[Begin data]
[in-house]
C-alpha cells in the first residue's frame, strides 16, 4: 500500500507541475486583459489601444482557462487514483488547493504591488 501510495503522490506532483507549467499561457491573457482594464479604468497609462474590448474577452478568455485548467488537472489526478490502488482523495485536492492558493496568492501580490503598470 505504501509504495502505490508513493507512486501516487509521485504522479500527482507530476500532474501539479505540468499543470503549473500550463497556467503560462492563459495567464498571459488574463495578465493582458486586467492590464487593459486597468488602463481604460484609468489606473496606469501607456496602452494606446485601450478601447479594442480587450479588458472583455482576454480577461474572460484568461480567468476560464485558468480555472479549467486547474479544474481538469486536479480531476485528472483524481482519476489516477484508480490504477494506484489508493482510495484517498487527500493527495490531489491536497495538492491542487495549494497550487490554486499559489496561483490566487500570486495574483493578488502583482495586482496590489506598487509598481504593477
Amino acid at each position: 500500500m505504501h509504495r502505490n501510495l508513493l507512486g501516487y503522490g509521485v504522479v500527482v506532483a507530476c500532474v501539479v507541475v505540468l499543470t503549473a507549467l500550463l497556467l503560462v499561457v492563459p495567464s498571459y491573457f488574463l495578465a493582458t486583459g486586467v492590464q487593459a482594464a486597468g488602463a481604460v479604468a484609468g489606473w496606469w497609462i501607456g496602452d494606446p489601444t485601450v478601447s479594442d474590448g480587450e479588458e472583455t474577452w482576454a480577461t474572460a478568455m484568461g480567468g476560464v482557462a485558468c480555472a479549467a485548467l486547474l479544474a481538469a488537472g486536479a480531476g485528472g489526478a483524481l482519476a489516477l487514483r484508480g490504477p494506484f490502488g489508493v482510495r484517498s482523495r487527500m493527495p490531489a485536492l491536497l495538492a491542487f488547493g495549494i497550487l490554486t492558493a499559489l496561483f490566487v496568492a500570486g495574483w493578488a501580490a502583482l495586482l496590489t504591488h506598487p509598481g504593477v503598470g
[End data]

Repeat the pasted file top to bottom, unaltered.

[in-house]
C-alpha cells in the first residue's frame, strides 16, 4: 500500500507541475486583459489601444482557462487514483488547493504591488 501510495503522490506532483507549467499561457491573457482594464479604468497609462474590448474577452478568455485548467488537472489526478490502488482523495485536492492558493496568492501580490503598470 505504501509504495502505490508513493507512486501516487509521485504522479500527482507530476500532474501539479505540468499543470503549473500550463497556467503560462492563459495567464498571459488574463495578465493582458486586467492590464487593459486597468488602463481604460484609468489606473496606469501607456496602452494606446485601450478601447479594442480587450479588458472583455482576454480577461474572460484568461480567468476560464485558468480555472479549467486547474479544474481538469486536479480531476485528472483524481482519476489516477484508480490504477494506484489508493482510495484517498487527500493527495490531489491536497495538492491542487495549494497550487490554486499559489496561483490566487500570486495574483493578488502583482495586482496590489506598487509598481504593477
Amino acid at each position: 500500500m505504501h509504495r502505490n501510495l508513493l507512486g501516487y503522490g509521485v504522479v500527482v506532483a507530476c500532474v501539479v507541475v505540468l499543470t503549473a507549467l500550463l497556467l503560462v499561457v492563459p495567464s498571459y491573457f488574463l495578465a493582458t486583459g486586467v492590464q487593459a482594464a486597468g488602463a481604460v479604468a484609468g489606473w496606469w497609462i501607456g496602452d494606446p489601444t485601450v478601447s479594442d474590448g480587450e479588458e472583455t474577452w482576454a480577461t474572460a478568455m484568461g480567468g476560464v482557462a485558468c480555472a479549467a485548467l486547474l479544474a481538469a488537472g486536479a480531476g485528472g489526478a483524481l482519476a489516477l487514483r484508480g490504477p494506484f490502488g489508493v482510495r484517498s482523495r487527500m493527495p490531489a485536492l491536497l495538492a491542487f488547493g495549494i497550487l490554486t492558493a499559489l496561483f490566487v496568492a500570486g495574483w493578488a501580490a502583482l495586482l496590489t504591488h506598487p509598481g504593477v503598470g